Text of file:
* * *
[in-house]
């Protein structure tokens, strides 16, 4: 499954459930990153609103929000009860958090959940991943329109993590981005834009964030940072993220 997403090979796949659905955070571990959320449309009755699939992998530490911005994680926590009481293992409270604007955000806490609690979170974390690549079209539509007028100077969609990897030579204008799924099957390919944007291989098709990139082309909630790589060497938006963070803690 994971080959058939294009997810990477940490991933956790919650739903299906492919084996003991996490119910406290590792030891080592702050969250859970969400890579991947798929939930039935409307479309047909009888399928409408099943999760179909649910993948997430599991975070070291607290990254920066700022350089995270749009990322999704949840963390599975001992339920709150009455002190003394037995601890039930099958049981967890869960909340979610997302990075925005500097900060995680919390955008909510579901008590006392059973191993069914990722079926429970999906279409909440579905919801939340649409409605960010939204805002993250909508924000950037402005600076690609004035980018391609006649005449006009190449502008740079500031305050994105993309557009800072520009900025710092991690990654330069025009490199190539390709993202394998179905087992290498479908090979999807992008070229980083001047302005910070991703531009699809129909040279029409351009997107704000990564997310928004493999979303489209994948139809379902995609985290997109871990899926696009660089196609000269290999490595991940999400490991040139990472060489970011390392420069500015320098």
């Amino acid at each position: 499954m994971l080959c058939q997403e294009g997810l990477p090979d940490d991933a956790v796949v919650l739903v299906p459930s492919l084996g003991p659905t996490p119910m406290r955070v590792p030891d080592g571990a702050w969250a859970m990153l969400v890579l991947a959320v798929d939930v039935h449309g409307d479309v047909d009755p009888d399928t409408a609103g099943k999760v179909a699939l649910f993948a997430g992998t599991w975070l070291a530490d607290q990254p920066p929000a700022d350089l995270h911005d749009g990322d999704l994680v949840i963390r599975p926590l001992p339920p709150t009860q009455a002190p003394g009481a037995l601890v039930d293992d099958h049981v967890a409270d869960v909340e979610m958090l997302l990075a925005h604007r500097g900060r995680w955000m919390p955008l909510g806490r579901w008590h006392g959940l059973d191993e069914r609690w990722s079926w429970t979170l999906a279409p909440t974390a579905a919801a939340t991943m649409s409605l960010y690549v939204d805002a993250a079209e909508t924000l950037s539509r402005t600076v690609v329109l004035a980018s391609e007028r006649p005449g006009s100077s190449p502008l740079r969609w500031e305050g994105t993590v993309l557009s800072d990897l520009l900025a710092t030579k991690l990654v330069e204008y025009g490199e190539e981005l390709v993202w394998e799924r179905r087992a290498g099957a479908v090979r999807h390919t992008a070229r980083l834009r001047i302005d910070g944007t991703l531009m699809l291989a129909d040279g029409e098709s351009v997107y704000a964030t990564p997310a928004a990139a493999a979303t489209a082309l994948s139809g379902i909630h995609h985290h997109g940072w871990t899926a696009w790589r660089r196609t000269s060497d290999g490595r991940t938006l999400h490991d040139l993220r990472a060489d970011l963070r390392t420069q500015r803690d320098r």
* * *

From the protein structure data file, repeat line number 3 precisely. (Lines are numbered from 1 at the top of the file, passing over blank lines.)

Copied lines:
């Amino acid at each position: 499954m994971l080959c058939q997403e294009g997810l990477p090979d940490d991933a956790v796949v919650l739903v299906p459930s492919l084996g003991p659905t996490p119910m406290r955070v590792p030891d080592g571990a702050w969250a859970m990153l969400v890579l991947a959320v798929d939930v039935h449309g409307d479309v047909d009755p009888d399928t409408a609103g099943k999760v179909a699939l649910f993948a997430g992998t599991w975070l070291a530490d607290q990254p920066p929000a700022d350089l995270h911005d749009g990322d999704l994680v949840i963390r599975p926590l001992p339920p709150t009860q009455a002190p003394g009481a037995l601890v039930d293992d099958h049981v967890a409270d869960v909340e979610m958090l997302l990075a925005h604007r500097g900060r995680w955000m919390p955008l909510g806490r579901w008590h006392g959940l059973d191993e069914r609690w990722s079926w429970t979170l999906a279409p909440t974390a579905a919801a939340t991943m649409s409605l960010y690549v939204d805002a993250a079209e909508t924000l950037s539509r402005t600076v690609v329109l004035a980018s391609e007028r006649p005449g006009s100077s190449p502008l740079r969609w500031e305050g994105t993590v993309l557009s800072d990897l520009l900025a710092t030579k991690l990654v330069e204008y025009g490199e190539e981005l390709v993202w394998e799924r179905r087992a290498g099957a479908v090979r999807h390919t992008a070229r980083l834009r001047i302005d910070g944007t991703l531009m699809l291989a129909d040279g029409e098709s351009v997107y704000a964030t990564p997310a928004a990139a493999a979303t489209a082309l994948s139809g379902i909630h995609h985290h997109g940072w871990t899926a696009w790589r660089r196609t000269s060497d290999g490595r991940t938006l999400h490991d040139l993220r990472a060489d970011l963070r390392t420069q500015r803690d320098r």